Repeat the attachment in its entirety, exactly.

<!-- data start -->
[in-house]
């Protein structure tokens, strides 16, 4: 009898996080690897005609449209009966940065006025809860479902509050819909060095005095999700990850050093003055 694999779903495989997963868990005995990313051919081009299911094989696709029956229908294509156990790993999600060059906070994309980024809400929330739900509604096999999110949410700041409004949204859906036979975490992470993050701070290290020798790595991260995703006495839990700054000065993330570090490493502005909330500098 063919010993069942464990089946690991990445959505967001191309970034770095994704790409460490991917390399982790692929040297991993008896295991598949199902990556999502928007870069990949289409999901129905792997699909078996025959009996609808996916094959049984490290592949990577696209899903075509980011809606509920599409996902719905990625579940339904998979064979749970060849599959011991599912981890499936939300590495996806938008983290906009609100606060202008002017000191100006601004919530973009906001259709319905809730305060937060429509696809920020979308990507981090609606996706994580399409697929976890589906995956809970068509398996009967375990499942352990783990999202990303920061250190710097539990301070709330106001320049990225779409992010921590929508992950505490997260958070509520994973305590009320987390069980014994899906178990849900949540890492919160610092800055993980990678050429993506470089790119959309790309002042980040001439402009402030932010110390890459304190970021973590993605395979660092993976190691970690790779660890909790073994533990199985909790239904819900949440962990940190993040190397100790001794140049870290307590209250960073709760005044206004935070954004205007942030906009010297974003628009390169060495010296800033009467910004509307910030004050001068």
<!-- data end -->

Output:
[in-house]
């Protein structure tokens, strides 16, 4: 009898996080690897005609449209009966940065006025809860479902509050819909060095005095999700990850050093003055 694999779903495989997963868990005995990313051919081009299911094989696709029956229908294509156990790993999600060059906070994309980024809400929330739900509604096999999110949410700041409004949204859906036979975490992470993050701070290290020798790595991260995703006495839990700054000065993330570090490493502005909330500098 063919010993069942464990089946690991990445959505967001191309970034770095994704790409460490991917390399982790692929040297991993008896295991598949199902990556999502928007870069990949289409999901129905792997699909078996025959009996609808996916094959049984490290592949990577696209899903075509980011809606509920599409996902719905990625579940339904998979064979749970060849599959011991599912981890499936939300590495996806938008983290906009609100606060202008002017000191100006601004919530973009906001259709319905809730305060937060429509696809920020979308990507981090609606996706994580399409697929976890589906995956809970068509398996009967375990499942352990783990999202990303920061250190710097539990301070709330106001320049990225779409992010921590929508992950505490997260958070509520994973305590009320987390069980014994899906178990849900949540890492919160610092800055993980990678050429993506470089790119959309790309002042980040001439402009402030932010110390890459304190970021973590993605395979660092993976190691970690790779660890909790073994533990199985909790239904819900949440962990940190993040190397100790001794140049870290307590209250960073709760005044206004935070954004205007942030906009010297974003628009390169060495010296800033009467910004509307910030004050001068």